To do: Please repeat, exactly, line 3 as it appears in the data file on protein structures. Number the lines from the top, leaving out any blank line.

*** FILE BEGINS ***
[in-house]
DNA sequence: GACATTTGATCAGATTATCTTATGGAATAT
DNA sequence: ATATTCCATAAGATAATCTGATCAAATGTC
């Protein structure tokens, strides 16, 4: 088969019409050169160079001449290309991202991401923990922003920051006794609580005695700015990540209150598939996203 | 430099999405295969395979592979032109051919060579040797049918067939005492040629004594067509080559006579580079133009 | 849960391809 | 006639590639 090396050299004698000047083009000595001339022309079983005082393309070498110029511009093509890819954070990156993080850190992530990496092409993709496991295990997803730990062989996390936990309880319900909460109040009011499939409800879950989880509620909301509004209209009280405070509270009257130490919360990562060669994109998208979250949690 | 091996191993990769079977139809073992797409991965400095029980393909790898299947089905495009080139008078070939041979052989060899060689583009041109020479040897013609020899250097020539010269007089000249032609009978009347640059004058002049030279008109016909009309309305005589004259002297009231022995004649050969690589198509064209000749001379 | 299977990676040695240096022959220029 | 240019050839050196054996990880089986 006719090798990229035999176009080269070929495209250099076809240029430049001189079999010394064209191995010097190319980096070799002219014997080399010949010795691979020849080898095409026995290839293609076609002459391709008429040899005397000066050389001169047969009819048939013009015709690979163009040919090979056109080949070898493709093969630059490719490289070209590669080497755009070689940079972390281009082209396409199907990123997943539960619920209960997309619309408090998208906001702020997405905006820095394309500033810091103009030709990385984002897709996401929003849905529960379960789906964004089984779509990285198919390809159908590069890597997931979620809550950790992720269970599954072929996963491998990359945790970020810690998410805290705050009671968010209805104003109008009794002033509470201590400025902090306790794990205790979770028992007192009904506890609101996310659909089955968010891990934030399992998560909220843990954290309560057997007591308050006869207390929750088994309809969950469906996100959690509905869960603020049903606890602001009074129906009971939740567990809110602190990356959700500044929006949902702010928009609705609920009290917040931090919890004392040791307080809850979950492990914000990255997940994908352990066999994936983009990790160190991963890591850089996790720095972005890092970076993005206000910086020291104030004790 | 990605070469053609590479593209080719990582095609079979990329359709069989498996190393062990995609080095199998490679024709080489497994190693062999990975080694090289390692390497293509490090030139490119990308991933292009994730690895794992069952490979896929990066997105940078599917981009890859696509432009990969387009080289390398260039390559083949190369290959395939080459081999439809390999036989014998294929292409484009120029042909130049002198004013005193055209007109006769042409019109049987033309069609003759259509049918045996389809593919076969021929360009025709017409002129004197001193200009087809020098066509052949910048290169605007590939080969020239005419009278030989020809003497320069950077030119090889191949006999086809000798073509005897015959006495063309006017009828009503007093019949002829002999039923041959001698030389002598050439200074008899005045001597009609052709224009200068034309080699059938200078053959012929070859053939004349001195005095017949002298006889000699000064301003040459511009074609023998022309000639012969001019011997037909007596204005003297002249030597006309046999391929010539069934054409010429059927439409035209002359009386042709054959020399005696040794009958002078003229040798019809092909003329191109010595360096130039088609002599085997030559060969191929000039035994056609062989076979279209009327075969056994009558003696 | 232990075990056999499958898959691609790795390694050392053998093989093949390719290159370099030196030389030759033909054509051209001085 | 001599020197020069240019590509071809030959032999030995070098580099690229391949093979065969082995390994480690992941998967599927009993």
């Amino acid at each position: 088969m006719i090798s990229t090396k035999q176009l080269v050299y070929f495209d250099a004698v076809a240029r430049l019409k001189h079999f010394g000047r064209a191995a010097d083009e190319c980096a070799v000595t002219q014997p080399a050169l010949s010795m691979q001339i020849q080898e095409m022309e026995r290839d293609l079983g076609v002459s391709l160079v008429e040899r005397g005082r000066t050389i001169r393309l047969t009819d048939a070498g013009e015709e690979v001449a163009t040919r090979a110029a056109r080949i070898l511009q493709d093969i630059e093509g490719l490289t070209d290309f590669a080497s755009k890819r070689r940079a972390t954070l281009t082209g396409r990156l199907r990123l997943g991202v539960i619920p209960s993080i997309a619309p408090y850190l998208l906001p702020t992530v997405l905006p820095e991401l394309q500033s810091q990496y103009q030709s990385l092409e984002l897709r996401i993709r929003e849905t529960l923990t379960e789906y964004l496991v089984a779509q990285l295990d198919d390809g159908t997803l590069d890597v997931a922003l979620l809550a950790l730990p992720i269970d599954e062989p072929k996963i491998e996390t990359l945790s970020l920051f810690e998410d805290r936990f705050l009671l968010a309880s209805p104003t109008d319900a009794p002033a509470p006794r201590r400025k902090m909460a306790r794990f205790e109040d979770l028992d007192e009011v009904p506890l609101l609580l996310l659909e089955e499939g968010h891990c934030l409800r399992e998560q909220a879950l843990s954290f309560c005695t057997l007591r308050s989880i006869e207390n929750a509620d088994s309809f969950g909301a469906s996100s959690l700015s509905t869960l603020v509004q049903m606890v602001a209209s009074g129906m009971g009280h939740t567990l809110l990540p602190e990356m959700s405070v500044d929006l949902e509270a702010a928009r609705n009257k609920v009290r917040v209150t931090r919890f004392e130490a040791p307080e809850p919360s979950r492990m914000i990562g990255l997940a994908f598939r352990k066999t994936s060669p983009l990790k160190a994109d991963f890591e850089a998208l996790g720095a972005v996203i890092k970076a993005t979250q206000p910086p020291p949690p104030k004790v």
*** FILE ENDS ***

DNA sequence: ATATTCCATAAGATAATCTGATCAAATGTC